Back when I was young and responsibility-free, I owned a pickup truck that usually ran and a fishing pole that occasionally caught fish. I would often combine the two for spur of the moment expatriation from the city where I lived. Sometimes, I would go for an evening. Often that evening would turn into overnight. Once in a while that overnight would become a weekend. Usually this was dependent on my luck with the finned foe or on how much beer was in the cooler to keep fueling my high hopes of conquering that elusive prey.

On those spontaneous overnights or weekenders, I was rarely prepared with anything more than a bedroll. That is great if you have a spot you can make into a suitable campsite. When it rained or got windy, though, the truck (which had a shell on the bed) became a makeshift tent. Now, looking back, I often wonder how my back survived those nights in the hard bed of that pickup. Since trying the Jammock, I’m kicking myself that I didn’t think of this myself and put it to use on those nights.

Come to think of it, long days at the lake with the truck parked on the beach and me holding my fishing pole while lying back on this Jammock would have been pretty sweet, too. Suddenly, walking uphill both ways to school seems pretty simple compared to my own trials where I had nothing but the bed of a truck to sleep in. Kids today have it too easy with their Jammocks and fancy rigs. I’ll use my best curmudgeon voice when saying that. Perhaps with a Popeye squint for effect.

The Jammock is one of those singularly great inventions whose simplicity is what makes it so awesome. The version for a Jeep installs over the roll bars in either the front (over the seats) or back (over the cargo space) to provide a sling for holding gear or a place to lay back and take a nap. With the pickup truck version, which is the one we were given to try, it’s even more versatile.

The Jammock installs in virtually any truck bed provided there are at least four tie-down points near the corners. I happened to have a 2015 Toyota Tundra TRD Pro as a press loan vehicle the week the Jammock arrived, so I had the perfect platform for testing. Not only is the truck capable of going anywhere you’d like, road or not, but the Jammock gives you a quick way to enjoy that space once you’re there. I drove out into the hills and put it to the test.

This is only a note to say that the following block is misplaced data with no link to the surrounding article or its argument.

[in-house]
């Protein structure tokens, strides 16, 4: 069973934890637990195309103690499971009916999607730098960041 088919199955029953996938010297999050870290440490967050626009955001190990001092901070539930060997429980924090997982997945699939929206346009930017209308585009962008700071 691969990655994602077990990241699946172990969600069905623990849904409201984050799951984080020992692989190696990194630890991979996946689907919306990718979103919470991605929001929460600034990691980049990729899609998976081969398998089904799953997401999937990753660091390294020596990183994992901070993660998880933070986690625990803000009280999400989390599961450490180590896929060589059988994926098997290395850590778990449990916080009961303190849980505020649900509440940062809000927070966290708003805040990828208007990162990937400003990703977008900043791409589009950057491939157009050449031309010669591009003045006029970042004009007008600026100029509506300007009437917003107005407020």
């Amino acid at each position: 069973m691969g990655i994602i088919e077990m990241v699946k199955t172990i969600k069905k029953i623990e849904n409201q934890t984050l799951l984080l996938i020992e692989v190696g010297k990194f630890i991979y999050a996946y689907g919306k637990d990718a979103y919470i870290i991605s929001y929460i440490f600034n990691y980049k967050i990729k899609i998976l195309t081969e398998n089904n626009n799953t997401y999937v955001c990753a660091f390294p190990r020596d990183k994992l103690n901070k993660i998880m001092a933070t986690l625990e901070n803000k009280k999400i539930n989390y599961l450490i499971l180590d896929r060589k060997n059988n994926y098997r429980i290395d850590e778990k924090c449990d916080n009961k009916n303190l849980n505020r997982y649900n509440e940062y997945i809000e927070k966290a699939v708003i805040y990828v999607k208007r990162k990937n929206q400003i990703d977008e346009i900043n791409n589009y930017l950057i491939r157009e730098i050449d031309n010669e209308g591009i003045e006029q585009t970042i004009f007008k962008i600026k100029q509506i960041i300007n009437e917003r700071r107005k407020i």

Installation, even on the first try, was pretty easy. The very long straps provide a lot of flexibility for finding ways to tie it down. In my case, looping it through the Toyota’s integrated tie-down rail hoops and pulling the straps together worked perfectly. Other options include using hoops inside the bed’s post holes (standard on most pickups and appearing at each corner) or adding poles to those loops to tie the Jammock to. The Jammock website showcases several ideas, including using the utility rack on a work truck as a combination tie-down point and shade.

Once installed, the Jammock becomes very comfortable. Getting into it the first time will see some settling, maybe an inch at the center, and then everything is snug and you’re good to go. It’s made of very thick and tough-looking canvas capable of holding up to 350 pounds (159 kg) of weight. That’s enough for me, my camera and selfie stick, and some cold drinks in a cooler.

For those wondering, yes, the Jammock can be fitted to smaller pickup trucks, such as the Nissan Frontier or Toyota Tacoma. Creative types might also be thinking of ways they could secure a tent over the top of the Jammock (no more sleeping on rocks!) or adding umbrellas or other shades to the mix.

The Jammock can be installed and removed in about three minutes by a person working solo. It’s also tough enough that it could be used as a cargo cover in a pinch. For those working for a living, the Jammock would also make a great job site lunchtime crash spot.

Full installation instructions are also to be found on the Jammock website, though most will not likely need them as this is a very simple idea. Which are usually the best kind. Prices range from US$138 for the JammockBlack for Jeeps to $199 for the JammockTruck.

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